Let our voices be heard

Urban minority adolescents share their perspectives regarding substance abuse and HIV/AIDS prevention messages

Robert Reid, Pauline Garcia-Reid, Bradley Forenza, Caitlin Eckert, Melissa Carrier, Stephanie Drag

Research output: Contribution to journalArticleResearchpeer-review

3 Citations (Scopus)

Abstract

Purpose. This study explored the substance abuse and human immunodeficiency virus prevention needs of urban minority adolescents.

Design. Six 1-hour focus groups.

Setting. Two high schools and two community-based organizations located in the city of Paterson, New Jersey.

Participants. The sample included 41 African-American and Latino youth, ranging in ages from 13 to 18 years.

Method. Data were collected through six focus group interviews. Each group discussion was audiorecorded and transcribed. Qualitative software was then used to facilitate the processes of thematic analysis, until emergent themes transcended the data. To bolster the rigor and confirmability of analysis, additional researchers coded stratified selections of transcript.

Results. Study participants were able to identify the environmental threats and structural deficits impacting their city. Few of the youth were able to recognize substance abuse and HIV/AIDS prevention messages in their immediate surroundings. Additionally, most participants indicated that prevention messages must be delivered in authentic ways from relatable sources in order to resonate with their audience.

Conclusion. Our findings emphasize the importance of infusing the adolescents' voices into the design and implementation of health promotion messages, which could serve to increase their receptivity and responsiveness, and the overall resonance of the interventions. (Am J Health Promot 2014;29[2]:107- 114.).

Original languageEnglish
Pages (from-to)107-114
Number of pages8
JournalAmerican Journal of Health Promotion
Volume29
Issue number2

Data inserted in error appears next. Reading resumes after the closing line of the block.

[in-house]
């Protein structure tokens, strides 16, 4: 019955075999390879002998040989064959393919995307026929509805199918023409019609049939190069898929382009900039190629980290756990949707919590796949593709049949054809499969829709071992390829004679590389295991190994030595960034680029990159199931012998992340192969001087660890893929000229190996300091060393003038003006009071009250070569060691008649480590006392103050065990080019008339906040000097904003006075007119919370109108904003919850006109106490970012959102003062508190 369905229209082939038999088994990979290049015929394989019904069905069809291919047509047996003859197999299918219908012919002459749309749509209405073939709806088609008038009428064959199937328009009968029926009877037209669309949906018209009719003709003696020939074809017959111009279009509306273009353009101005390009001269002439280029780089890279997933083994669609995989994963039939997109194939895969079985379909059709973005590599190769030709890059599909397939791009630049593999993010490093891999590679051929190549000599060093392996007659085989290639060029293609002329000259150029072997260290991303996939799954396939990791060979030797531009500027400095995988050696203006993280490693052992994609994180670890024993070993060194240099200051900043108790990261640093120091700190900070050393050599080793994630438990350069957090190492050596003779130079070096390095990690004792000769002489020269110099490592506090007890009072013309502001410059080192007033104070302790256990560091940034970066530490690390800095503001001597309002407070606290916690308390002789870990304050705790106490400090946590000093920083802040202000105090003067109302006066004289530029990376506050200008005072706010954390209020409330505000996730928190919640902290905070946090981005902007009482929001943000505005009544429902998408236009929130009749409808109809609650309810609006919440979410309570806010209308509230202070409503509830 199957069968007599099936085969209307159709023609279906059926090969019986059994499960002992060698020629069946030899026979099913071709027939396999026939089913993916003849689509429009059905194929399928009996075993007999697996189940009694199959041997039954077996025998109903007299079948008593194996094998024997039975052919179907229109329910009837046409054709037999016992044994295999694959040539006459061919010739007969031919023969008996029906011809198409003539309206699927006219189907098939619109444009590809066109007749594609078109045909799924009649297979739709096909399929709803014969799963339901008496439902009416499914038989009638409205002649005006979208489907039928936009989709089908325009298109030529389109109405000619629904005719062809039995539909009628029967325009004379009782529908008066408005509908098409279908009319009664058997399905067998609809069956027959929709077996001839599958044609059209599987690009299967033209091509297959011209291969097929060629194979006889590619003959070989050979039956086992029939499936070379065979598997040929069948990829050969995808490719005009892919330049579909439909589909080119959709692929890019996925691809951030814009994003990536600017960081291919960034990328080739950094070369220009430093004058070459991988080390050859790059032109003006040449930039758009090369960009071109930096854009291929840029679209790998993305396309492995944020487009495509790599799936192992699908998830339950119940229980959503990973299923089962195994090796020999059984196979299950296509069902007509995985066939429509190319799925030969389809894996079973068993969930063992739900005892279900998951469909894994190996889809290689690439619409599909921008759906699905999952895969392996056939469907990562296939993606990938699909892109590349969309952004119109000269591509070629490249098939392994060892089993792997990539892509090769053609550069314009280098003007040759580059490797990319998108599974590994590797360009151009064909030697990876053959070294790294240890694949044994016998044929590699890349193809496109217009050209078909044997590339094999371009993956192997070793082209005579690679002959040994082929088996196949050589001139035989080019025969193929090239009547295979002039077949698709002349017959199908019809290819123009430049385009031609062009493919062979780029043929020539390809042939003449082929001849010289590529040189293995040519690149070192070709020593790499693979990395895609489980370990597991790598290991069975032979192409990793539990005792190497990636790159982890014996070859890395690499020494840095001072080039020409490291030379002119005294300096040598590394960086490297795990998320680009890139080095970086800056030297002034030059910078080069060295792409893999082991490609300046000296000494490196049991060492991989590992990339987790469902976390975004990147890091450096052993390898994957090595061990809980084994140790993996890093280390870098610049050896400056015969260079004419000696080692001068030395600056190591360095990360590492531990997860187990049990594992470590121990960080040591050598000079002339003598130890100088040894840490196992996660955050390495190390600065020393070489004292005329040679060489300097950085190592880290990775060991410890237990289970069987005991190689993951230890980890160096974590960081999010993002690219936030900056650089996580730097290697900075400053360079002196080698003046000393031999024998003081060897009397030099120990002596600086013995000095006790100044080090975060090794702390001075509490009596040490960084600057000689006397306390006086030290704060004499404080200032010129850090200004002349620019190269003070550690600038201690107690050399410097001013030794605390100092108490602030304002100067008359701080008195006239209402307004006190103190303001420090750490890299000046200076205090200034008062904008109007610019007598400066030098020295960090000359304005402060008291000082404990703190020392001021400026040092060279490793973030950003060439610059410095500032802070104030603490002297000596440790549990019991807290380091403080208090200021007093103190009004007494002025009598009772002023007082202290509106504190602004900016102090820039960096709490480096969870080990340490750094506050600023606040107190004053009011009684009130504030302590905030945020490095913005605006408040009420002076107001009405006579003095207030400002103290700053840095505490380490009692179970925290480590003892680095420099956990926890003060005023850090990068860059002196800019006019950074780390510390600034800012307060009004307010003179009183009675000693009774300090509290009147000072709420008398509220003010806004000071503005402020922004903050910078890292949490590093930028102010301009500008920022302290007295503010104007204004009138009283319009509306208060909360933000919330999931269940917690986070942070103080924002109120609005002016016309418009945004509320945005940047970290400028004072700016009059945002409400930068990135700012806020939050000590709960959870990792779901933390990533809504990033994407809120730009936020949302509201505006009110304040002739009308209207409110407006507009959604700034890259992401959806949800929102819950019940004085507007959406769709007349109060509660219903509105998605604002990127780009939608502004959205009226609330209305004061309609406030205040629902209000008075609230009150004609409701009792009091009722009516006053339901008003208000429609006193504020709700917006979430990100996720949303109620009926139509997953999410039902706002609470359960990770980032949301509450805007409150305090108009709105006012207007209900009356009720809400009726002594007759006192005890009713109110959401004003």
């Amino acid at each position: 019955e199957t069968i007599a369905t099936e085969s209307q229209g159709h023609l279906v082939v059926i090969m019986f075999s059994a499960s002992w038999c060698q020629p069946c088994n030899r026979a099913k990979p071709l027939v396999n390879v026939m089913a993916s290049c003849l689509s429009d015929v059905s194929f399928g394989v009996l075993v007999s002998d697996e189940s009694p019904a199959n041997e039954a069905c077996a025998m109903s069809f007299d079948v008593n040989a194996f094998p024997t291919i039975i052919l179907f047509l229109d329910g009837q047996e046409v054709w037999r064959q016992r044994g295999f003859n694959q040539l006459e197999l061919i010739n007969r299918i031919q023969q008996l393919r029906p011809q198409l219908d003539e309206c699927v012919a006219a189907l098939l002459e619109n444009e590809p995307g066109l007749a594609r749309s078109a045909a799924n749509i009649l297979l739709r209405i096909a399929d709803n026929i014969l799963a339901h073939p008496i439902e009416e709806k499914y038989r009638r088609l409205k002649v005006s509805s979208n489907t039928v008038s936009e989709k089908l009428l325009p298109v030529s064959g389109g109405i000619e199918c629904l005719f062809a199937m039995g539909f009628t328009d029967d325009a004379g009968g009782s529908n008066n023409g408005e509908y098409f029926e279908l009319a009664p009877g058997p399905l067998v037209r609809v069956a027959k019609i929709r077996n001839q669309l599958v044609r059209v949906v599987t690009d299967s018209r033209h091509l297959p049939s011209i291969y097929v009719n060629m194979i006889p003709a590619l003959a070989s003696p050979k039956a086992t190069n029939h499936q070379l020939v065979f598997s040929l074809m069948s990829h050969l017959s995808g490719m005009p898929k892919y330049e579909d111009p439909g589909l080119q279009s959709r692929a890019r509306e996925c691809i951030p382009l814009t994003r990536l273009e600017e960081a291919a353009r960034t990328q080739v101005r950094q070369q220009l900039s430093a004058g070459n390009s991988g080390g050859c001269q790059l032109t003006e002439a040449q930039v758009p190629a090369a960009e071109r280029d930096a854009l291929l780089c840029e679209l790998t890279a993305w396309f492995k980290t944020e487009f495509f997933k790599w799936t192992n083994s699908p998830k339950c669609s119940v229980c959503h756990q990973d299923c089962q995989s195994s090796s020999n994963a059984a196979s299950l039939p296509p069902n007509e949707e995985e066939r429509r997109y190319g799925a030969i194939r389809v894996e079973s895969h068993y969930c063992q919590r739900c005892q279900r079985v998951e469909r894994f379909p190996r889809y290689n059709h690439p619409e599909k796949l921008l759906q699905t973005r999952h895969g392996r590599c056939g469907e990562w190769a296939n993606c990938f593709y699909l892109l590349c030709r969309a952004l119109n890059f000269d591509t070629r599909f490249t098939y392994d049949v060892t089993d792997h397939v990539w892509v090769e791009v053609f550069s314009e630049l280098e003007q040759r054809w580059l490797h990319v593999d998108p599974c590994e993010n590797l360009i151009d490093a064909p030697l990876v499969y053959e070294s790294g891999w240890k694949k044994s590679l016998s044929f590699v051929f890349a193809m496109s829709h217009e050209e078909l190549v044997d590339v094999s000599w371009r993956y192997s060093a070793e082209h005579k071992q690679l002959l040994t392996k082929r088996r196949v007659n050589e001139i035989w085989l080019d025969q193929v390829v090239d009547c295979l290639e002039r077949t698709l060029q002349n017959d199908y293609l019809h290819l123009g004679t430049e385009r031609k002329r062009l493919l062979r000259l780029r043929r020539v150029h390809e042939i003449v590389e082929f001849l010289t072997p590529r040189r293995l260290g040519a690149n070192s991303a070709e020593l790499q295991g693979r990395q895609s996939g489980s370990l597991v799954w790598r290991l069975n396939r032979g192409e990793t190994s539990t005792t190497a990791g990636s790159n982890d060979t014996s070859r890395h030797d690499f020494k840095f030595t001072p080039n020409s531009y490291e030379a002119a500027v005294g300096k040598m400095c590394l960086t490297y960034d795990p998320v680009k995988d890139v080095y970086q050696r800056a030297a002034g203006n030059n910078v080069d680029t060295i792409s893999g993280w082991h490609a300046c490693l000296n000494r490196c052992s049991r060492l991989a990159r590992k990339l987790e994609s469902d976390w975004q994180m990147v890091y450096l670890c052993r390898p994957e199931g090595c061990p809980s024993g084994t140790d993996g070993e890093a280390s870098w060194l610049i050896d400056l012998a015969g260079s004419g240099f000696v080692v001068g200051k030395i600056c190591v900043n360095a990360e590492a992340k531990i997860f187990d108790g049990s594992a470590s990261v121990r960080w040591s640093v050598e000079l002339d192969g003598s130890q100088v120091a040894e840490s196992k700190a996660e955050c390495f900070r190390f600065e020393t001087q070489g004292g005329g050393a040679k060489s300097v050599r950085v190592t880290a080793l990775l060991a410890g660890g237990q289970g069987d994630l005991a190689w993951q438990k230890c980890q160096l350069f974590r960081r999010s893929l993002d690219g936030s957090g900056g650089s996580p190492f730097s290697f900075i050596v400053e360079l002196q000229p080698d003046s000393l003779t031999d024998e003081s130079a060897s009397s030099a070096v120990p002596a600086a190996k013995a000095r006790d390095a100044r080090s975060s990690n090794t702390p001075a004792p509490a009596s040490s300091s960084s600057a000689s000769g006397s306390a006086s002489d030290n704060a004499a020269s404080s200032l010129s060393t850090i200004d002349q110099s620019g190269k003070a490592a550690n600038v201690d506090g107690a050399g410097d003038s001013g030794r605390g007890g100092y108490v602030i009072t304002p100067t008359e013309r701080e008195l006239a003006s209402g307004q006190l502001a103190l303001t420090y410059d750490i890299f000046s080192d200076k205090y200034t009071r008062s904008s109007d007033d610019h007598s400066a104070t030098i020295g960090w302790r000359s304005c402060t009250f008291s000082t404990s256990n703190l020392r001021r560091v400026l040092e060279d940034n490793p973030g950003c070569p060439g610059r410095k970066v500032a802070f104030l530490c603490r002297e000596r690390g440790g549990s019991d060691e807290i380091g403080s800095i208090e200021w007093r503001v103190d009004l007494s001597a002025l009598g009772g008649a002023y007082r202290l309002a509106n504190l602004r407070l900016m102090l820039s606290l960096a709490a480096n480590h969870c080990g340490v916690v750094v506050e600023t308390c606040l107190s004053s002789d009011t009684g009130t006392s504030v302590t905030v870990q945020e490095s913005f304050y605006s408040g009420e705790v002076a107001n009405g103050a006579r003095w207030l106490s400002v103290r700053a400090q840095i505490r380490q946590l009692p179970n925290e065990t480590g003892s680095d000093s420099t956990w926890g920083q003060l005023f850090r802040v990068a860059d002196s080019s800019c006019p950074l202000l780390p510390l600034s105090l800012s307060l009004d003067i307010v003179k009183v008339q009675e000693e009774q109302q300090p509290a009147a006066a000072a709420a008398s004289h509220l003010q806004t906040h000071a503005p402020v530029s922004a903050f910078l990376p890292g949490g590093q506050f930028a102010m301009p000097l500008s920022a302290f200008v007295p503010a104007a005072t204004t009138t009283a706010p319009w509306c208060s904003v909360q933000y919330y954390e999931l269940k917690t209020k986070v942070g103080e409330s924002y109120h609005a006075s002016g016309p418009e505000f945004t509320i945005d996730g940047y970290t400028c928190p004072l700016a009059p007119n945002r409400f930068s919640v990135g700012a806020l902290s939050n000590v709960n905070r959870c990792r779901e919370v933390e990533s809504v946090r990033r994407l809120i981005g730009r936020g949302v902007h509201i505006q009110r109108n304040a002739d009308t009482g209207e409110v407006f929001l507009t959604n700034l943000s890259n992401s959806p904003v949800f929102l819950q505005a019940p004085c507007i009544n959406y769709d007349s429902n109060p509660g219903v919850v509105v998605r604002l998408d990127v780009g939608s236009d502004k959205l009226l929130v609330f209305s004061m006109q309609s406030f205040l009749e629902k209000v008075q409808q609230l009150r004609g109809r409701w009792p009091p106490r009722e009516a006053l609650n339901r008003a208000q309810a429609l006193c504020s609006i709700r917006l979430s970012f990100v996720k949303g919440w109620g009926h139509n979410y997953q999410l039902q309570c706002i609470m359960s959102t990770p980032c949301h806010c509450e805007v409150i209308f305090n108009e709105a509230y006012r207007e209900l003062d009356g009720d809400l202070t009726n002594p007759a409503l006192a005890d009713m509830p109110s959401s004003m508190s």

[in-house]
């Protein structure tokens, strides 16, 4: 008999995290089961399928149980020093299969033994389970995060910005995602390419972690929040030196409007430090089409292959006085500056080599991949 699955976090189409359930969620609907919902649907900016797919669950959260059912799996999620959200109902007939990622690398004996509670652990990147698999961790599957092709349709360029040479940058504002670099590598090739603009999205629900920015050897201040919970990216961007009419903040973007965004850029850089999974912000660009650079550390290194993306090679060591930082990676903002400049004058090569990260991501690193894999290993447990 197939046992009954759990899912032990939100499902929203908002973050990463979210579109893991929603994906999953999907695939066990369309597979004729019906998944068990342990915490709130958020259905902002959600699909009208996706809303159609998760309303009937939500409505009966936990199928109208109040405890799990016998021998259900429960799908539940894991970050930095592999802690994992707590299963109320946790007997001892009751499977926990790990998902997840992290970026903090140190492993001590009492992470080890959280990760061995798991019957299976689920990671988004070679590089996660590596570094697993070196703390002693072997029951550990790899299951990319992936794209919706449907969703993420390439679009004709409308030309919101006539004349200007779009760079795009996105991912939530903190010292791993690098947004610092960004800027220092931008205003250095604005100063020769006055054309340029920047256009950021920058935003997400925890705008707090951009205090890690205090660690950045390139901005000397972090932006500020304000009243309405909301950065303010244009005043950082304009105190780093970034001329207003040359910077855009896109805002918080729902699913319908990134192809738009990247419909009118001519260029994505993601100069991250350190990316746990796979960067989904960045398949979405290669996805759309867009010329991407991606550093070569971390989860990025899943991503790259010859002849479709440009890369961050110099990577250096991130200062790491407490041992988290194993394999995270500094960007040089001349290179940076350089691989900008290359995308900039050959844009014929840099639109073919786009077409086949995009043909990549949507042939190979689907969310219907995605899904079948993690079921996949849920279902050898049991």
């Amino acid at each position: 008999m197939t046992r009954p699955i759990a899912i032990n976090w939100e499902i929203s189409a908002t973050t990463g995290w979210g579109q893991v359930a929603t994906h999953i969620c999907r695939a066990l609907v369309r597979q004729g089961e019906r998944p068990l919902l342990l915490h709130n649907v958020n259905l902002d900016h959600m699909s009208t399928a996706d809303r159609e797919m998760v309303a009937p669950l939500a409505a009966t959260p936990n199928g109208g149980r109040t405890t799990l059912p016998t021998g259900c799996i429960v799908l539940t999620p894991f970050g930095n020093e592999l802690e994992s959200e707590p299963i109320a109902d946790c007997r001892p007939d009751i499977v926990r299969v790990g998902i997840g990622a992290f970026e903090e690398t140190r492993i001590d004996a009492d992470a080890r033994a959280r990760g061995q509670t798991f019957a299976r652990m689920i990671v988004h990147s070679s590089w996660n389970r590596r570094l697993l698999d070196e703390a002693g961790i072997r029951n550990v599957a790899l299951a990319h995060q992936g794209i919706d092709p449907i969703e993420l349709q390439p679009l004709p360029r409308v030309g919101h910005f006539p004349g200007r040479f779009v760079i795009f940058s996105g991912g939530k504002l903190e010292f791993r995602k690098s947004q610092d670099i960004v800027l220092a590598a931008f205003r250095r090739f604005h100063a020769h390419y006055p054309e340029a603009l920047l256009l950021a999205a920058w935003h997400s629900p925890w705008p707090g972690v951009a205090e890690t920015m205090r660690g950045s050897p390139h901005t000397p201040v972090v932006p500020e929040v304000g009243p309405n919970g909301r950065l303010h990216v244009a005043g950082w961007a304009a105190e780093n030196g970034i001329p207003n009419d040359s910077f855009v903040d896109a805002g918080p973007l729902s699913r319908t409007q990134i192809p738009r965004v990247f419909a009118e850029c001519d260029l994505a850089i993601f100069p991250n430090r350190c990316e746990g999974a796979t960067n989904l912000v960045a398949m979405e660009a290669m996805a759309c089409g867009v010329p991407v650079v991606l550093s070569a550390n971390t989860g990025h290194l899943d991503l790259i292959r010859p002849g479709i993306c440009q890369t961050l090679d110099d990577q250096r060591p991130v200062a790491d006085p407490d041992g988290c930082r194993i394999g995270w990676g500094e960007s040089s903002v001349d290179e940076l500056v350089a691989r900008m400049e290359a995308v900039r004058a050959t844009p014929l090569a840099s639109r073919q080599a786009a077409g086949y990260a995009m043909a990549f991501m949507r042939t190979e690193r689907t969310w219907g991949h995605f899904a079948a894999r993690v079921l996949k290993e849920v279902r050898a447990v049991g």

DOIs
StatePublished - 1 Nov 2014

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substance abuse
Substance-Related Disorders
Acquired Immunodeficiency Syndrome
AIDS
minority
HIV
adolescent
Focus Groups
health promotion
group discussion
deficit
Group
Health Promotion
Hispanic Americans
African Americans
threat
Software
Research Personnel
Organizations
Interviews

Keywords

  • Community empowerment
  • Focus groups
  • Health focus: social health
  • Local community
  • Outcome measure: behavioral
  • Prevention research. manuscript format: research
  • Race/ethnicity
  • Racial and ethnic minority youth
  • Research purpose: descriptive
  • Risk and protective factors
  • Setting: school
  • Strategy: built environment
  • Study design: qualitative
  • Substance abuse and hiv/aids health promotion messages
  • Target population age: youth
  • Target population circumstances: geographic location

Cite this

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title = "Let our voices be heard: Urban minority adolescents share their perspectives regarding substance abuse and HIV/AIDS prevention messages",
abstract = "Purpose. This study explored the substance abuse and human immunodeficiency virus prevention needs of urban minority adolescents.Design. Six 1-hour focus groups.Setting. Two high schools and two community-based organizations located in the city of Paterson, New Jersey.Participants. The sample included 41 African-American and Latino youth, ranging in ages from 13 to 18 years.Method. Data were collected through six focus group interviews. Each group discussion was audiorecorded and transcribed. Qualitative software was then used to facilitate the processes of thematic analysis, until emergent themes transcended the data. To bolster the rigor and confirmability of analysis, additional researchers coded stratified selections of transcript.Results. Study participants were able to identify the environmental threats and structural deficits impacting their city. Few of the youth were able to recognize substance abuse and HIV/AIDS prevention messages in their immediate surroundings. Additionally, most participants indicated that prevention messages must be delivered in authentic ways from relatable sources in order to resonate with their audience.Conclusion. Our findings emphasize the importance of infusing the adolescents' voices into the design and implementation of health promotion messages, which could serve to increase their receptivity and responsiveness, and the overall resonance of the interventions. (Am J Health Promot 2014;29[2]:107- 114.).",